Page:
Most consistent news avoiders and many other people rarely, if ever, go specifically to the websites and apps of news media. So, reaching the least engaged members of the public will require continued effort to meet them where they are in terms of infrastructures: on social media, messaging applications, video platforms, and the like.
News media literacy and communicating the value of journalism
Journalism and the news media, the authors say, can come across “as curiously inept at getting across the point of their own work”. News, at its best, offers real value to people and real social benefits. But it is important to explain and advertise these contributions. All the innovations will appeal to news avoiders or other potential news audiences only if people know about them.
News avoiders find it difficult to distinguish between professionally produced journalism and other information floating around.
“As such, we see an important role for improved and expanded efforts at basic news media literacy. Because news habits formed early in life are relatively stable, such efforts would ideally be a required part of school curriculum starting in primary school, and news organisations would therefore do well to actively partner with schools and do more educational outreach,” Toff, Palmer and Nielsen recommend.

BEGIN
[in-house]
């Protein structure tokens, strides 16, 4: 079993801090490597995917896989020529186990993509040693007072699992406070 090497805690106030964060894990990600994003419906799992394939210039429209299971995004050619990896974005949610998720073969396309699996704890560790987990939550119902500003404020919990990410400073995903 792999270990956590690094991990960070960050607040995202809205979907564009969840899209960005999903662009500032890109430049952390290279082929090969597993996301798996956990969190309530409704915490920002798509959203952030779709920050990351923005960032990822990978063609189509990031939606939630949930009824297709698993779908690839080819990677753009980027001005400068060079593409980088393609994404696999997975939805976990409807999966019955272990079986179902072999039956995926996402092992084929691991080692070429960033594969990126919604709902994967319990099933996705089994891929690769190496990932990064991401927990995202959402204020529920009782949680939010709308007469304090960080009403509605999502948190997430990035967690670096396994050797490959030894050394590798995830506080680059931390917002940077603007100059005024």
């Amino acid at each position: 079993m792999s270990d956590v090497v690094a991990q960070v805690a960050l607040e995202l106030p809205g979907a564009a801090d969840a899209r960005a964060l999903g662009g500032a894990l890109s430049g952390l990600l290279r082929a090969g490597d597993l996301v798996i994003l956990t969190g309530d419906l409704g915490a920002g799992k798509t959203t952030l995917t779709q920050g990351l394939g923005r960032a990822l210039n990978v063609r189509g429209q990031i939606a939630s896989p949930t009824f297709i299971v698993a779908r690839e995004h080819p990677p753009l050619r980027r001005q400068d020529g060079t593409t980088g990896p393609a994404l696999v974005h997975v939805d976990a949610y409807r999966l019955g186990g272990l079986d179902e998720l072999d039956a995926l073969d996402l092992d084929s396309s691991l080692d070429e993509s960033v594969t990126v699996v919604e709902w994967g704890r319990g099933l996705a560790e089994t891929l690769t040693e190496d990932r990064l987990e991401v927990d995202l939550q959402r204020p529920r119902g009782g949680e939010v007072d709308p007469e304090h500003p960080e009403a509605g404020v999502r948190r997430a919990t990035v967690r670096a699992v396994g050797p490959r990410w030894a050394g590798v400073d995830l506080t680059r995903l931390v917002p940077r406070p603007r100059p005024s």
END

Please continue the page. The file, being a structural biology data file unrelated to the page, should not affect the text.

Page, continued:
In addition, we should tackle widely circulating folk theories of journalism: what these theories are, in what ways they are inaccurate and misleading; and why some actors might be deliberately propagating them.
(Re)affirm editorial values and defend professional standards
Large-scale public relations at an industry level may be needed to alter people’s notions about what journalists do, the professors advise.